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Iran

Jomhoori-e-Islami-e-Iran; (Islamic Republic of Iran)
  • Brian Hunter
Part of the The Statesman’s Yearbook book series (SYBK)

Abstract

HISTORY. Following widespread civil unrest, the Shah left Iran on 17 Jan. 1979. The Ayatollah Ruhollah Khomeini, spiritual leader of the Shi’a Moslem community, returned from 15 years’ exile on 1 Feb. 1979 and appointed a provisional government on 5 Feb. An Islamic Republic was proclaimed on 1 April 1979. For the 1980–90 war with Iraq see The Statesman’s Yearbook, 1994–95, p. 771.

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Further Reading

  1. Amuzegar, J., Iran’s Economy under the Islamic Republic. London, 1992Google Scholar
  2. Bina, C. and Zarganeh, H. (eds.), Modern Capitalism and Islamic Ideology in Iran. London. 1991Google Scholar
  3. The Cambridge History of Iran. 7 vols. CUP, 1968–91Google Scholar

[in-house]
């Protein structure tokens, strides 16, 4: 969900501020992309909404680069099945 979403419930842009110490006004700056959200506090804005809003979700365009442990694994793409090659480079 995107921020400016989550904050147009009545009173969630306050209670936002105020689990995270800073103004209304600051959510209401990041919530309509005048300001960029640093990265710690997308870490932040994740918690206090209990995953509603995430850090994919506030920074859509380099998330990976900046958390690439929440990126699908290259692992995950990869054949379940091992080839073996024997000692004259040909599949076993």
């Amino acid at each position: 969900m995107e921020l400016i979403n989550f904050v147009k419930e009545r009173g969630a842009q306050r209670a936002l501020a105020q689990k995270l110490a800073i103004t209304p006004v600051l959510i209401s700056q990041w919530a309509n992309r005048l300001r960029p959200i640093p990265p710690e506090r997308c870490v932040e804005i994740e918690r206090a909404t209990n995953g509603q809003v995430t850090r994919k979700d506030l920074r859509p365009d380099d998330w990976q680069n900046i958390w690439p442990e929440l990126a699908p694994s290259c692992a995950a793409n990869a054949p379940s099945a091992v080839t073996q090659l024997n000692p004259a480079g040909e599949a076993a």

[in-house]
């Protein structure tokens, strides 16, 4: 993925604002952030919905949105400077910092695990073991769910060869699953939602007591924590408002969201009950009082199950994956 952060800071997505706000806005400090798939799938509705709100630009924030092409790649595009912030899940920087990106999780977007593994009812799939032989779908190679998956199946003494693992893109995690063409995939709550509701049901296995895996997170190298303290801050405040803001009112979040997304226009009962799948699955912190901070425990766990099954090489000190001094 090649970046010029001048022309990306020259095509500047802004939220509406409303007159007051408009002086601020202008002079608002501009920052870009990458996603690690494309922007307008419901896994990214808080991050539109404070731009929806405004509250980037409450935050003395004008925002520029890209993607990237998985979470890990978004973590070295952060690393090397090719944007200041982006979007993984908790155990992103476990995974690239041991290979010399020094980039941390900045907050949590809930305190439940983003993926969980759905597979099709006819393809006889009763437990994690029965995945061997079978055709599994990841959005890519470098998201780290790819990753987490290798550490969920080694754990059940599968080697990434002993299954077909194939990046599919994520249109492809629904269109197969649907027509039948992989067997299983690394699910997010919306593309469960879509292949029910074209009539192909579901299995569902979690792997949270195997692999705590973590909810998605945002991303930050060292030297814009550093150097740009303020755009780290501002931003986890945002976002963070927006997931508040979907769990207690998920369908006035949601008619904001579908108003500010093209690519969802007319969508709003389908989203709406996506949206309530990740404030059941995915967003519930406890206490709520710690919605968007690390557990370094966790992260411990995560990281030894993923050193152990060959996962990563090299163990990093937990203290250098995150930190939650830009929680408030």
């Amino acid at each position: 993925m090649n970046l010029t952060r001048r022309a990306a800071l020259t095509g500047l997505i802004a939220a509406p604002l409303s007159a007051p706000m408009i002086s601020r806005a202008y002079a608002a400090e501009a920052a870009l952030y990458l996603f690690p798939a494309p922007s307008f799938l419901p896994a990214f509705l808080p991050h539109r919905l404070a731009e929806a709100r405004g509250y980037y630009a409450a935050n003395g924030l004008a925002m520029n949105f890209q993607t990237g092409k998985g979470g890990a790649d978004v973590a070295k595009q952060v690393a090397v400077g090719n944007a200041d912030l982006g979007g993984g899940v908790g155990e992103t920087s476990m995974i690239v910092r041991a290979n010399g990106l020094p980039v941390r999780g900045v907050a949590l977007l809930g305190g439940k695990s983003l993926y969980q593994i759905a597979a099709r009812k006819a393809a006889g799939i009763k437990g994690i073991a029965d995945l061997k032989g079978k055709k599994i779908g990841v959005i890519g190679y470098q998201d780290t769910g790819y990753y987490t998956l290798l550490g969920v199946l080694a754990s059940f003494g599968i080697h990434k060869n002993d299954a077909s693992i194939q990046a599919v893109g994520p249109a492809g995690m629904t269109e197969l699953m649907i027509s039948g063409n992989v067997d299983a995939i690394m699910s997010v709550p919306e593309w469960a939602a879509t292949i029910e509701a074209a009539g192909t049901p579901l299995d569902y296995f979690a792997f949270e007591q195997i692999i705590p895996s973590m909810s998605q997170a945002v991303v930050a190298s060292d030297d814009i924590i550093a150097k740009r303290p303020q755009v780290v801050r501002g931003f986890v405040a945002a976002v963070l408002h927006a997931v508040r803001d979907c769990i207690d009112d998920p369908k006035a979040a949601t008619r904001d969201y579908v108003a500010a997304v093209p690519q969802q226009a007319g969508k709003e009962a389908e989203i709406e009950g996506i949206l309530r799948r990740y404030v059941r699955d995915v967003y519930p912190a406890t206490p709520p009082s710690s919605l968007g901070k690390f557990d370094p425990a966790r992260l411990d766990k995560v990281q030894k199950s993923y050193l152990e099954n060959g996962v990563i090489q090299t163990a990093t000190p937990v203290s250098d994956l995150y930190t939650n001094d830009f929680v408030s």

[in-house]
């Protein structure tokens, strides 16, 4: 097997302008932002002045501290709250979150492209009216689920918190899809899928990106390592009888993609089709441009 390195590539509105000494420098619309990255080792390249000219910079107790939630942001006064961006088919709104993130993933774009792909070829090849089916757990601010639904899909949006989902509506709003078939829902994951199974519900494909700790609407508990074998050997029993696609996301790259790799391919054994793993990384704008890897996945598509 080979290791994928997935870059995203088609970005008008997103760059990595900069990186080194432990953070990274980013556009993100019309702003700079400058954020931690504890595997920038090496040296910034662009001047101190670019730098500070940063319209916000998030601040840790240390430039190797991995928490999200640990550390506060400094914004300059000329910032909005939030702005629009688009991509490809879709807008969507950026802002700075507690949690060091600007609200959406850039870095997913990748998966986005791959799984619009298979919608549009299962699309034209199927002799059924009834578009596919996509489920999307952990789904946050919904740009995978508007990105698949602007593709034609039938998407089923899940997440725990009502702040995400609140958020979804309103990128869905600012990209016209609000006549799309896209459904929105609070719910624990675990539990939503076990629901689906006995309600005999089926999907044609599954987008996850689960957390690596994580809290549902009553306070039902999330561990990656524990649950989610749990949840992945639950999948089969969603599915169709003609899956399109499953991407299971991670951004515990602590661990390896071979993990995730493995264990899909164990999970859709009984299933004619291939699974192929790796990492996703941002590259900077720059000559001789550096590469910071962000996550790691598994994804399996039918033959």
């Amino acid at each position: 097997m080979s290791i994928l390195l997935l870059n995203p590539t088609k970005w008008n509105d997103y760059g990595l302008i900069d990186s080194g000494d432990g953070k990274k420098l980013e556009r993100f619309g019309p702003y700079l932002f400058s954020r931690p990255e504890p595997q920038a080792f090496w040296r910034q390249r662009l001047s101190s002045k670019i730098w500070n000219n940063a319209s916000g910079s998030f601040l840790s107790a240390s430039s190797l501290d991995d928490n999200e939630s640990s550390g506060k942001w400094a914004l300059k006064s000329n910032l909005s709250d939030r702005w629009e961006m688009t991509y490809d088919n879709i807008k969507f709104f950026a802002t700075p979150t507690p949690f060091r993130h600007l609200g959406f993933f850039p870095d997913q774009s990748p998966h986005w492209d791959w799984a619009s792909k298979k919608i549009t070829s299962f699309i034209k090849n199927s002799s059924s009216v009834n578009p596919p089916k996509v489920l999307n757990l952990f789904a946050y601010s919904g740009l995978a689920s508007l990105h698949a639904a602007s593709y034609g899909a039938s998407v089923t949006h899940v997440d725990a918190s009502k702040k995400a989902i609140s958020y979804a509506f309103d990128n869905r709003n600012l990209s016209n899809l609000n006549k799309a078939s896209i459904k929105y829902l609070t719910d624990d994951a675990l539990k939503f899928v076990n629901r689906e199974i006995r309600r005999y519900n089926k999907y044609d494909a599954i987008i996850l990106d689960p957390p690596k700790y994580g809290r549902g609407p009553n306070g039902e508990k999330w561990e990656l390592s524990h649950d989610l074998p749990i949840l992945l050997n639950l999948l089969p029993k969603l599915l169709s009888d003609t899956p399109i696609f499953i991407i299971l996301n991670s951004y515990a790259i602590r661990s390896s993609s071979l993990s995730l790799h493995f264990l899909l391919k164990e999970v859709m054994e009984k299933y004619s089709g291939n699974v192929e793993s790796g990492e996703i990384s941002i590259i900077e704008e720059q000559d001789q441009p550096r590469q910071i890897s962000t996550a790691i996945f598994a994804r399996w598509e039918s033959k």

4. Ehtesami, A., After Khomeini: the Iranian Second Republic. London, 1994Google Scholar
  5. Foran, J., Fragile Resistance: Social Transformation in Iran from 1500 to the Revolution. Boulder (Colo.), 1993Google Scholar
  6. Fuller, G. E., Centre of the Universe: Geopolitics of Iran. Boulder (Colo.), 1992Google Scholar
  7. Hunter, S. T., Iran after Khomeini. New York, 1992Google Scholar
  8. Hussain, A., Islamic Iran: Revolution and Counter-Revolution. London, 1985Google Scholar
  9. Kamrava, M., Political History of Modern Iran: from Tribalism to Theocracy. London, 1993Google Scholar
  10. Karshenas, M., Oil, State and Industry in Iran. CUP, 1990Google Scholar
  11. Katouzian, H., The Political Economy of Iran. London, 1981CrossRefGoogle Scholar
  12. Lahsaelzadeh, A. Contemporary Rural Iran. London, 1993Google Scholar
  13. Modaddel, M., Class, Politics and Ideology in the Iranian Revolution. Columbia Univ. Press, 1992Google Scholar
  14. Navabpour, A. R., Iran. [Bibliography] Oxford and Santa Barbara, 1988Google Scholar
  15. Omid, H., Islam and the Post-Revolutionary State in Iran. London, 1994CrossRefGoogle Scholar
  16. Rahnema, A. and Nomani, F., The Secular Miracle: Religion, Politics and Economic Activity. London, 1990Google Scholar
  17. National statistical office. Statistical Centre of Iran, Dr Fatemi Avenue, Tehran, Iran, 14144.Google Scholar

Copyright information

© Palgrave Macmillan, a division of Macmillan Publishers Limited 1995

Authors and Affiliations

  • Brian Hunter

There are no affiliations available

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